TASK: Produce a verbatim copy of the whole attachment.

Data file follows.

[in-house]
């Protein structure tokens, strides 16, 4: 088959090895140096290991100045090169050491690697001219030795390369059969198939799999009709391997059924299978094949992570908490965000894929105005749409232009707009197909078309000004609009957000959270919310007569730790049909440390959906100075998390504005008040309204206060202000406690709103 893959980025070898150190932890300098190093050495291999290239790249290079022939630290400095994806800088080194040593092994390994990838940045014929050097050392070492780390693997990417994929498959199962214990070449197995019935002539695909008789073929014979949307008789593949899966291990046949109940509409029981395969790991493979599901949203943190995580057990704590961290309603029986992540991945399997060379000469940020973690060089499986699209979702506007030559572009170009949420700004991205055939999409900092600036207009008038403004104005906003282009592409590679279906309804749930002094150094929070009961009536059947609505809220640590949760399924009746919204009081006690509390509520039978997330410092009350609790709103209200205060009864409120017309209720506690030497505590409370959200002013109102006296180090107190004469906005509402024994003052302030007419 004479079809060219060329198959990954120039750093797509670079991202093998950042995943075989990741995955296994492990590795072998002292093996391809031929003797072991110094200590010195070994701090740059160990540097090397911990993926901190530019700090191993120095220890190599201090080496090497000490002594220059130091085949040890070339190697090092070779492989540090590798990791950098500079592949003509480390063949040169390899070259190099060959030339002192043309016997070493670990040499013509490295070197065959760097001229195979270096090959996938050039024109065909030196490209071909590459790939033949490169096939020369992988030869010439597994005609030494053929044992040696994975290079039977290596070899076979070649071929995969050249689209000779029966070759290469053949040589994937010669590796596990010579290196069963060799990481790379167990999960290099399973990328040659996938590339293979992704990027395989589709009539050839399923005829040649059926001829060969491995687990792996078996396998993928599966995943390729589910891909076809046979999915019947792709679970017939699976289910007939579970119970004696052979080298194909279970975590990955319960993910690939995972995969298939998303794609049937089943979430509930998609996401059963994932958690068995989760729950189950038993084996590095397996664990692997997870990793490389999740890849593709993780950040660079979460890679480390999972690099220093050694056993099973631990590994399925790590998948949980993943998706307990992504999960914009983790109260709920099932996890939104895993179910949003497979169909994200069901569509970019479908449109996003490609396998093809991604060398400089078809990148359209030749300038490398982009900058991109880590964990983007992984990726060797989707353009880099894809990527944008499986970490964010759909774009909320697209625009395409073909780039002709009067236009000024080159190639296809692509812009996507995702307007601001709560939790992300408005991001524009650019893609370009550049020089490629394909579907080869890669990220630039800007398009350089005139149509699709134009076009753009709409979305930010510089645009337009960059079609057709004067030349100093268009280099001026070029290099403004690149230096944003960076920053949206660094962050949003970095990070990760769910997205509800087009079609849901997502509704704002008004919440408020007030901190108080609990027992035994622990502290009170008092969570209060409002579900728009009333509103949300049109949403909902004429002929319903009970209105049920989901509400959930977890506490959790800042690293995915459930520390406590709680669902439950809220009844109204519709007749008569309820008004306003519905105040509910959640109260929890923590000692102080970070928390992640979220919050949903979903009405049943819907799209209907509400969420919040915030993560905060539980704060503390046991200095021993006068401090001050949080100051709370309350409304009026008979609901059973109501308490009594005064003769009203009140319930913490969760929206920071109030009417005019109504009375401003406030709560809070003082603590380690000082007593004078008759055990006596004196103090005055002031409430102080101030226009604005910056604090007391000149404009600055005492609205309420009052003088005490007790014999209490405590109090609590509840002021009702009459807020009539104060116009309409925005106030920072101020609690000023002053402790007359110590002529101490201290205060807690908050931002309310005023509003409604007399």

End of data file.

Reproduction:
[in-house]
């Protein structure tokens, strides 16, 4: 088959090895140096290991100045090169050491690697001219030795390369059969198939799999009709391997059924299978094949992570908490965000894929105005749409232009707009197909078309000004609009957000959270919310007569730790049909440390959906100075998390504005008040309204206060202000406690709103 893959980025070898150190932890300098190093050495291999290239790249290079022939630290400095994806800088080194040593092994390994990838940045014929050097050392070492780390693997990417994929498959199962214990070449197995019935002539695909008789073929014979949307008789593949899966291990046949109940509409029981395969790991493979599901949203943190995580057990704590961290309603029986992540991945399997060379000469940020973690060089499986699209979702506007030559572009170009949420700004991205055939999409900092600036207009008038403004104005906003282009592409590679279906309804749930002094150094929070009961009536059947609505809220640590949760399924009746919204009081006690509390509520039978997330410092009350609790709103209200205060009864409120017309209720506690030497505590409370959200002013109102006296180090107190004469906005509402024994003052302030007419 004479079809060219060329198959990954120039750093797509670079991202093998950042995943075989990741995955296994492990590795072998002292093996391809031929003797072991110094200590010195070994701090740059160990540097090397911990993926901190530019700090191993120095220890190599201090080496090497000490002594220059130091085949040890070339190697090092070779492989540090590798990791950098500079592949003509480390063949040169390899070259190099060959030339002192043309016997070493670990040499013509490295070197065959760097001229195979270096090959996938050039024109065909030196490209071909590459790939033949490169096939020369992988030869010439597994005609030494053929044992040696994975290079039977290596070899076979070649071929995969050249689209000779029966070759290469053949040589994937010669590796596990010579290196069963060799990481790379167990999960290099399973990328040659996938590339293979992704990027395989589709009539050839399923005829040649059926001829060969491995687990792996078996396998993928599966995943390729589910891909076809046979999915019947792709679970017939699976289910007939579970119970004696052979080298194909279970975590990955319960993910690939995972995969298939998303794609049937089943979430509930998609996401059963994932958690068995989760729950189950038993084996590095397996664990692997997870990793490389999740890849593709993780950040660079979460890679480390999972690099220093050694056993099973631990590994399925790590998948949980993943998706307990992504999960914009983790109260709920099932996890939104895993179910949003497979169909994200069901569509970019479908449109996003490609396998093809991604060398400089078809990148359209030749300038490398982009900058991109880590964990983007992984990726060797989707353009880099894809990527944008499986970490964010759909774009909320697209625009395409073909780039002709009067236009000024080159190639296809692509812009996507995702307007601001709560939790992300408005991001524009650019893609370009550049020089490629394909579907080869890669990220630039800007398009350089005139149509699709134009076009753009709409979305930010510089645009337009960059079609057709004067030349100093268009280099001026070029290099403004690149230096944003960076920053949206660094962050949003970095990070990760769910997205509800087009079609849901997502509704704002008004919440408020007030901190108080609990027992035994622990502290009170008092969570209060409002579900728009009333509103949300049109949403909902004429002929319903009970209105049920989901509400959930977890506490959790800042690293995915459930520390406590709680669902439950809220009844109204519709007749008569309820008004306003519905105040509910959640109260929890923590000692102080970070928390992640979220919050949903979903009405049943819907799209209907509400969420919040915030993560905060539980704060503390046991200095021993006068401090001050949080100051709370309350409304009026008979609901059973109501308490009594005064003769009203009140319930913490969760929206920071109030009417005019109504009375401003406030709560809070003082603590380690000082007593004078008759055990006596004196103090005055002031409430102080101030226009604005910056604090007391000149404009600055005492609205309420009052003088005490007790014999209490405590109090609590509840002021009702009459807020009539104060116009309409925005106030920072101020609690000023002053402790007359110590002529101490201290205060807690908050931002309310005023509003409604007399």